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8 Arm and Shoulder Workouts To Strengthen Upper Body

8 Arm and Shoulder Workouts To Strengthen Upper Body

Losing weight to reveal a slimmer physique is the quickest way to achieve a beach-worthy body. But not if you’re lacking a healthy physique underneath!

While cutting through fat using caloric deficit (eating less than you burn), you must not neglect strength training. Not only will it speed up your progress by using excess calories, it keeps muscles alive and kicking as you strip away the fat.

Prevent yourself from appearing flat or too skinny after losing weight with the following eight mighty arm and shoulder workouts.

If you want to know more about weight loss, you can’t miss the following article that provides all useful tips you need:

Weight Loss Plan And Program: Create Your Own One

1. Push Ups

shoulder and arm workouts

    Push ups are simply awesome, they can be performed almost anywhere and require no equipment. There’s also a mountain of different variations for increasing the difficulty and muscle focus.

    Push ups don’t just work the chest, the lowering action really works the arms and shoulders too!

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    Focus on performing slow and steady movements and always stop your sets before failure. Once you can complete 20 controlled repetitions for a few sets, you need to make it harder!

    Beginners should focus on push-ups from the knees before progressing to classic push-ups and beyond!

    2. Planks

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      Planks are another incredibly versatile bodyweight exercise. They will strengthen your core abdominal muscles while carving out solid arms and shoulders.

      Begin with regular static hold planks, from a familiar push-up type position. Engage your core, contract your shoulders and arms with a straight back for as long as you can.

      Slowly build up your time under tension. Once you can hold a regular plank for more than 1 minute, consider trying some of these more challenging variations.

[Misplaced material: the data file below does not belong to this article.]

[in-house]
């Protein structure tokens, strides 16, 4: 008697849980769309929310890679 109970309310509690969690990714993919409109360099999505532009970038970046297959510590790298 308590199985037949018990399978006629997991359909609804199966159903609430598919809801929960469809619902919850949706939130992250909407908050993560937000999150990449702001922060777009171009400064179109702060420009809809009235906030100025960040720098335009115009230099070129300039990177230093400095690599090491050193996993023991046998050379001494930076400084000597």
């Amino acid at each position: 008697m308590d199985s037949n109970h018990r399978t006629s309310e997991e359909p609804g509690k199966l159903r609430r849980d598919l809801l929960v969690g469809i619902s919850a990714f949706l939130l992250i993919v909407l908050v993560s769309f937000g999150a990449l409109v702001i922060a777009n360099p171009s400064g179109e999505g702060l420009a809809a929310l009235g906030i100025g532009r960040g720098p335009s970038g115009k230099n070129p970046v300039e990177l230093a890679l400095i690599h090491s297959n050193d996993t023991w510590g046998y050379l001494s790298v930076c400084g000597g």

3. Overhead Press

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        The overhead press is the ultimate shoulder strength builder. Your arms and core are also going to feel the pressure too!

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        The basic movement is performed by holding weights in front and in line with your neck, push up to reach the sky and slowly lower down again before repeating.

        Begin using light dumbbells and build up the weight as you get stronger. Eventually, you can swap the dumbbells to a loaded barbell.

        Remember to push yourself gradually, once you can easily complete 10 repetitions it’s time to up the weight!

        4. Chin Ups

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          Chin ups are quite tough, but you will be rewarded with perfectly crafted arms, biceps, and shoulders.

          Performed them by gripping a high bar, arms shoulder width apart and hands facing towards you. Under the tension of your own body weight, raise and lower yourself in a controlled motion.

          Don’t sweat it if you can’t yet perform a single pull-up. Start with negative repetitions by repeatedly lowering yourself slowly. By the time you can perform 10 negative repetitions, you will be ready to tackle a full pull up or two.

          Once you can complete 15+ slow full repetitions, wear a weighted belt to make it more challenging!

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          5. Pull Ups

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            Similar to the chin-up but tougher! Perform the same movement with a wider grip and your hands facing away. This shifts the demand to your shoulders, lateral and back muscles.

            Again, you may need to start with negative repetitions. Once you can complete 6+, you can attempt full repetitions. If you can perform 12+ full reps, start wearing more weight!

            Both chin ups and pull ups become more challenging (or grueling) the slower you complete each repetition!

            6. Dips

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              Like the other bodyweight exercises, dips can be performed in a variety of different ways. They are great for developing strong, defined arms, shoulders and chest.

              Focus on using your arms and shoulder to slowly lower yourself down and raise yourself back up. Start by performing dips using a raised object behind you. Make sure you just stable objects to avoid injury.